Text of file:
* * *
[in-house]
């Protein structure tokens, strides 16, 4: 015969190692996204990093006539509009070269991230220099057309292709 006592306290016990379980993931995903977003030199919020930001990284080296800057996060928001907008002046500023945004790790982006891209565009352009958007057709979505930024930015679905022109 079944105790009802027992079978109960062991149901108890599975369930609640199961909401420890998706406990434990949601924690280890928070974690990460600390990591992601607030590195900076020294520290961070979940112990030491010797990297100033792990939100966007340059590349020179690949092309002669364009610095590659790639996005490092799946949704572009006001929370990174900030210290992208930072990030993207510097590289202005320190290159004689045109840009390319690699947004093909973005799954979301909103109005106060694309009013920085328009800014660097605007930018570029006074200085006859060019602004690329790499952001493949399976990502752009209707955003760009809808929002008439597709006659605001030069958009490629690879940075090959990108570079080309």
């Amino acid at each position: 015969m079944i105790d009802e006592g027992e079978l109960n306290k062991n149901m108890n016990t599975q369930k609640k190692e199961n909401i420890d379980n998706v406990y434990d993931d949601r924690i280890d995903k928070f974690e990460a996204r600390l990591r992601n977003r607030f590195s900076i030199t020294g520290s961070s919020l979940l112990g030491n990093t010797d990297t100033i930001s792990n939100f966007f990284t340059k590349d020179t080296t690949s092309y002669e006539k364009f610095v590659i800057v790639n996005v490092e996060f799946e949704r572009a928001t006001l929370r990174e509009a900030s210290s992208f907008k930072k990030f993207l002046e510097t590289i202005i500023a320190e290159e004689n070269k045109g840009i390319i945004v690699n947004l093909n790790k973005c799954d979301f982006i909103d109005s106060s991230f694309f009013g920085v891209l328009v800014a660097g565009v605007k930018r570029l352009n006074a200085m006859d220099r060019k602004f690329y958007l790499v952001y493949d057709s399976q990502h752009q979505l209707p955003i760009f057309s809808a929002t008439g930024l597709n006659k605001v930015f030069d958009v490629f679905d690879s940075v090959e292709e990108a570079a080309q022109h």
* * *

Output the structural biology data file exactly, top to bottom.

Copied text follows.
[in-house]
């Protein structure tokens, strides 16, 4: 015969190692996204990093006539509009070269991230220099057309292709 006592306290016990379980993931995903977003030199919020930001990284080296800057996060928001907008002046500023945004790790982006891209565009352009958007057709979505930024930015679905022109 079944105790009802027992079978109960062991149901108890599975369930609640199961909401420890998706406990434990949601924690280890928070974690990460600390990591992601607030590195900076020294520290961070979940112990030491010797990297100033792990939100966007340059590349020179690949092309002669364009610095590659790639996005490092799946949704572009006001929370990174900030210290992208930072990030993207510097590289202005320190290159004689045109840009390319690699947004093909973005799954979301909103109005106060694309009013920085328009800014660097605007930018570029006074200085006859060019602004690329790499952001493949399976990502752009209707955003760009809808929002008439597709006659605001030069958009490629690879940075090959990108570079080309």
């Amino acid at each position: 015969m079944i105790d009802e006592g027992e079978l109960n306290k062991n149901m108890n016990t599975q369930k609640k190692e199961n909401i420890d379980n998706v406990y434990d993931d949601r924690i280890d995903k928070f974690e990460a996204r600390l990591r992601n977003r607030f590195s900076i030199t020294g520290s961070s919020l979940l112990g030491n990093t010797d990297t100033i930001s792990n939100f966007f990284t340059k590349d020179t080296t690949s092309y002669e006539k364009f610095v590659i800057v790639n996005v490092e996060f799946e949704r572009a928001t006001l929370r990174e509009a900030s210290s992208f907008k930072k990030f993207l002046e510097t590289i202005i500023a320190e290159e004689n070269k045109g840009i390319i945004v690699n947004l093909n790790k973005c799954d979301f982006i909103d109005s106060s991230f694309f009013g920085v891209l328009v800014a660097g565009v605007k930018r570029l352009n006074a200085m006859d220099r060019k602004f690329y958007l790499v952001y493949d057709s399976q990502h752009q979505l209707p955003i760009f057309s809808a929002t008439g930024l597709n006659k605001v930015f030069d958009v490629f679905d690879s940075v090959e292709e990108a570079a080309q022109h």